Building Kubernetes Cluster

Kubernetes is an open-source platform for automating deployment, scaling, and operations of application containers across clusters of hosts, providing container-centric infrastructure.

With Kubernetes, you are able to quickly and efficiently respond to customer demand:

  • Deploy your applications quickly and predictably.
  • Scale your applications on the fly.
  • Seamlessly roll out new features.
  • Optimize use of your hardware by using only the resources you need.

Advantages:

  • portable: public, private, hybrid, multi-cloud
  • extensible: modular, pluggable, hookable, composable
  • self-healing: auto-placement, auto-restart, auto-replication, auto-scaling

Prerequisites for building a cluster:

Deploy 1 master and 3 nodes

For the sake of simplicity I will use KVM guests.

for VM in {kubemaster01,kubenode01,kubenode02,kubenode03}; do \
    lvcreate -V 150G --thin -n $VM raid_1/thin_pool_primary \
    virt-install --name $VM--ram 4096 --disk path=/dev/mapper/raid_1-$VM \
    --cdrom CentOS-7-x86_64-Minimal-1511.iso --connect=qemu:///system --noautoconsole \
    --graphics vnc,listen=0.0.0.0 --accelerate --network bridge:br0 
;done

Now make sure you have DNS records created for your new VMs.

 

Configure the nodes with Kubernetes

On each node run this sequence:

yum -y update

cat <<EOF > /etc/yum.repos.d/kubernetes.repo
[kubernetes]
name=Kubernetes
baseurl=http://yum.kubernetes.io/repos/kubernetes-el7-x86_64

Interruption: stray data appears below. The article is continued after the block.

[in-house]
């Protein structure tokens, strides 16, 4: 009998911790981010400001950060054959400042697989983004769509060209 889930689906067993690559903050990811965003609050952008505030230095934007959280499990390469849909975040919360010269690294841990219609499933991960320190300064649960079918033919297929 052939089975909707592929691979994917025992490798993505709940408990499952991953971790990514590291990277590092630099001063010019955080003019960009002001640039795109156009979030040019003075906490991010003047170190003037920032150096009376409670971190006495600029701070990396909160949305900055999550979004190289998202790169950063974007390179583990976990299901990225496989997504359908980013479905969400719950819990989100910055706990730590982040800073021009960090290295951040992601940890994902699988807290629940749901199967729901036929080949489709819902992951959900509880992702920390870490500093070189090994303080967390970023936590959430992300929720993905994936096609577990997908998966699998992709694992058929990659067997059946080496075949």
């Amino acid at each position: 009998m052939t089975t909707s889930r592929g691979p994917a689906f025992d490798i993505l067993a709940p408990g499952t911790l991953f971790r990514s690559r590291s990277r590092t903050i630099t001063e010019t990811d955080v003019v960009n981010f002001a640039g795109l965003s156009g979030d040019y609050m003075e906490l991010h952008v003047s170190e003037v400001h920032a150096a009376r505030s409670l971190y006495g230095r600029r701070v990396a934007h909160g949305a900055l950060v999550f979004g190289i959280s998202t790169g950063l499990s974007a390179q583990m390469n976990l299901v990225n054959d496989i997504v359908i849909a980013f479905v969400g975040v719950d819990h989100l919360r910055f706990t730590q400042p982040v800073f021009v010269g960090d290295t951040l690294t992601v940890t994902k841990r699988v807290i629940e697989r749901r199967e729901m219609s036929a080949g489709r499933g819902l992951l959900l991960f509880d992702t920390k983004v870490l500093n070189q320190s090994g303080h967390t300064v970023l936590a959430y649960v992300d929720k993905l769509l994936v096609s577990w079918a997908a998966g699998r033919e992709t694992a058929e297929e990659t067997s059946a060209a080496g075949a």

enabled=1
gpgcheck=1
repo_gpgcheck=1
gpgkey=https://packages.cloud.google.com/yum/doc/yum-key.gpg
            https://packages.cloud.google.com/yum/doc/rpm-package-key.gpg
EOF

setenforce 0


sed -i 's/SELINUX=permissive/SELINUX=disabled/g' /etc/sysconfig/selinux

sysctl -w net.ipv4.ip_forward=1

sed -i '$a\net.ipv4.ip_forward=1' /etc/sysctl.conf


yum install -y docker kubelet kubeadm kubectl kubernetes-cni


yum install -y ntp


systemctl enable docker && systemctl start docker


systemctl enable kubelet && systemctl start kubelet


systemctl enable ntpd && systemctl start ntpd


reboot

 

 

Only to be run on kubemaster01:

kubeadm init

And you should expect to receive an output similar to the one below:

<master/tokens> generated token: “f0c861.753c505740ecde4c”
<master/pki> created keys and certificates in “/etc/kubernetes/pki”
<util/kubeconfig> created “/etc/kubernetes/kubelet.conf”
<util/kubeconfig> created “/etc/kubernetes/admin.conf”

<master/apiclient> created API client configuration
<master/apiclient> created API client, waiting for the control plane to become ready
<master/apiclient> all control plane components are healthy after 61.346626 seconds
<master/apiclient> waiting for at least one node to register and become ready <master/apiclient> first node is ready after 4.506807 seconds
<master/discovery> created essential addon: kube-discovery
<master/addons> created essential addon: kube-proxy
<master/addons> created essential addon: kube-dns Kubernetes master initialised successfully!
You can connect any number of nodes by running:
kubeadm join –token <token> <master-ip>

On the remaining nodes kubenode0{1..3} run this:

kubeadm join --token <token> kubemaster01

Configure networking

On kubemaster01 run:

kubectl apply -f https://git.io/weave-kube

Install Dashboard

On kubemaster01 run:

kubectl create -f https://rawgit.com/kubernetes/dashboard/master/src/deploy/kubernetes-dashboard.yaml

Access the Dashboard

[root@kubemaster01 ~]# kubectl get pods --namespace=kube-system | grep dashboard

[root@kubemaster01 ~]# kubectl describe pods --namespace=kube-system kubernetes-dashboard-1655269645-k0jh7

[root@kubemaster01 ~]# kubectl edit svc/kubernetes-dashboard --namespace=kube-system 

And search for – nodePort:

You will now see that you can access the Dashboard by: http://kubenode01:31048/

Now you can enjoy you new Kubernetes Cluster and start deploy applications.

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